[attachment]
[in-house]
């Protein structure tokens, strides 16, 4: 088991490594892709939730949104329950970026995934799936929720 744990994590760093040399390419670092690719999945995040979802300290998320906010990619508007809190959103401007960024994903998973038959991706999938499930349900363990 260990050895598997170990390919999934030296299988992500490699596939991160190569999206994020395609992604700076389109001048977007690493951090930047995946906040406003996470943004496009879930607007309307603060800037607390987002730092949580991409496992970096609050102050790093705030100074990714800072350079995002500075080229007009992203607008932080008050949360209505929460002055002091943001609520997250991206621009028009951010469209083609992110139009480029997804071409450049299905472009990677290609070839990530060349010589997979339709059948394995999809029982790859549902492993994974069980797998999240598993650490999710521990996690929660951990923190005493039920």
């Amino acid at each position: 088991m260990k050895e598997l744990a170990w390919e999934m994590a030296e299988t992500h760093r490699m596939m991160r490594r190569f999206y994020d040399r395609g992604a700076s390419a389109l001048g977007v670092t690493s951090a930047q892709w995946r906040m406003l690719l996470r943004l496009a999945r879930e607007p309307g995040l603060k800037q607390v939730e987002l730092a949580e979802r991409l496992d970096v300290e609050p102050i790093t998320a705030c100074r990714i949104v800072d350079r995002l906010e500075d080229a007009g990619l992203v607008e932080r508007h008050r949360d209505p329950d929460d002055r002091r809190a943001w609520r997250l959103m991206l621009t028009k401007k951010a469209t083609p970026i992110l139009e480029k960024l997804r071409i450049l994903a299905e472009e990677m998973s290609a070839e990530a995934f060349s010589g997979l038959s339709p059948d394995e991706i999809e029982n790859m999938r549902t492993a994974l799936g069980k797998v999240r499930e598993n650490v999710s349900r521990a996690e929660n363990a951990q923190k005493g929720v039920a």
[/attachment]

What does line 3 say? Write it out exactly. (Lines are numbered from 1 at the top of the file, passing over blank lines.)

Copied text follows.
């Amino acid at each position: 088991m260990k050895e598997l744990a170990w390919e999934m994590a030296e299988t992500h760093r490699m596939m991160r490594r190569f999206y994020d040399r395609g992604a700076s390419a389109l001048g977007v670092t690493s951090a930047q892709w995946r906040m406003l690719l996470r943004l496009a999945r879930e607007p309307g995040l603060k800037q607390v939730e987002l730092a949580e979802r991409l496992d970096v300290e609050p102050i790093t998320a705030c100074r990714i949104v800072d350079r995002l906010e500075d080229a007009g990619l992203v607008e932080r508007h008050r949360d209505p329950d929460d002055r002091r809190a943001w609520r997250l959103m991206l621009t028009k401007k951010a469209t083609p970026i992110l139009e480029k960024l997804r071409i450049l994903a299905e472009e990677m998973s290609a070839e990530a995934f060349s010589g997979l038959s339709p059948d394995e991706i999809e029982n790859m999938r549902t492993a994974l799936g069980k797998v999240r499930e598993n650490v999710s349900r521990a996690e929660n363990a951990q923190k005493g929720v039920a």